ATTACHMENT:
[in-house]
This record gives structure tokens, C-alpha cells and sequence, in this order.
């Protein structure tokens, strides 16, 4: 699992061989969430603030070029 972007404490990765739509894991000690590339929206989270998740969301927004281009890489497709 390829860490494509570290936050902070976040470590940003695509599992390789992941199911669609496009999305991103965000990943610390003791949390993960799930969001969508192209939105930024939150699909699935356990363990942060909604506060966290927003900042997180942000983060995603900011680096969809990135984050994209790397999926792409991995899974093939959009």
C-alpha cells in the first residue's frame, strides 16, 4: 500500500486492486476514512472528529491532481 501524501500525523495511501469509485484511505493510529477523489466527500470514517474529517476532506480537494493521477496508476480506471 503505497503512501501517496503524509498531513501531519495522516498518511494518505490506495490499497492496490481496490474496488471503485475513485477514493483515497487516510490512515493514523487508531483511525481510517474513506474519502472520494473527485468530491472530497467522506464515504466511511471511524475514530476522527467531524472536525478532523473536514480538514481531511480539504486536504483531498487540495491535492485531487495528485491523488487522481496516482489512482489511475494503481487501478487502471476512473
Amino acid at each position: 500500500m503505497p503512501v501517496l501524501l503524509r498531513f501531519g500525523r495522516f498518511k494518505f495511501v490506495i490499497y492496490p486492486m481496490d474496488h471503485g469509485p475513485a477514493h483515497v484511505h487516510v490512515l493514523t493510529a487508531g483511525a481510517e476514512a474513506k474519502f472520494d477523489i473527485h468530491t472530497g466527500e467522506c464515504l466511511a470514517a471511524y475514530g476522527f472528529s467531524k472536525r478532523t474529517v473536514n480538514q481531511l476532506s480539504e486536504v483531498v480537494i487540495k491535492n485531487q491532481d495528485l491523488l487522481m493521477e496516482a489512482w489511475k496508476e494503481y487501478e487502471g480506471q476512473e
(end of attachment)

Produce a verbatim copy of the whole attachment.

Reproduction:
[in-house]
This record gives structure tokens, C-alpha cells and sequence, in this order.
């Protein structure tokens, strides 16, 4: 699992061989969430603030070029 972007404490990765739509894991000690590339929206989270998740969301927004281009890489497709 390829860490494509570290936050902070976040470590940003695509599992390789992941199911669609496009999305991103965000990943610390003791949390993960799930969001969508192209939105930024939150699909699935356990363990942060909604506060966290927003900042997180942000983060995603900011680096969809990135984050994209790397999926792409991995899974093939959009």
C-alpha cells in the first residue's frame, strides 16, 4: 500500500486492486476514512472528529491532481 501524501500525523495511501469509485484511505493510529477523489466527500470514517474529517476532506480537494493521477496508476480506471 503505497503512501501517496503524509498531513501531519495522516498518511494518505490506495490499497492496490481496490474496488471503485475513485477514493483515497487516510490512515493514523487508531483511525481510517474513506474519502472520494473527485468530491472530497467522506464515504466511511471511524475514530476522527467531524472536525478532523473536514480538514481531511480539504486536504483531498487540495491535492485531487495528485491523488487522481496516482489512482489511475494503481487501478487502471476512473
Amino acid at each position: 500500500m503505497p503512501v501517496l501524501l503524509r498531513f501531519g500525523r495522516f498518511k494518505f495511501v490506495i490499497y492496490p486492486m481496490d474496488h471503485g469509485p475513485a477514493h483515497v484511505h487516510v490512515l493514523t493510529a487508531g483511525a481510517e476514512a474513506k474519502f472520494d477523489i473527485h468530491t472530497g466527500e467522506c464515504l466511511a470514517a471511524y475514530g476522527f472528529s467531524k472536525r478532523t474529517v473536514n480538514q481531511l476532506s480539504e486536504v483531498v480537494i487540495k491535492n485531487q491532481d495528485l491523488l487522481m493521477e496516482a489512482w489511475k496508476e494503481y487501478e487502471g480506471q476512473e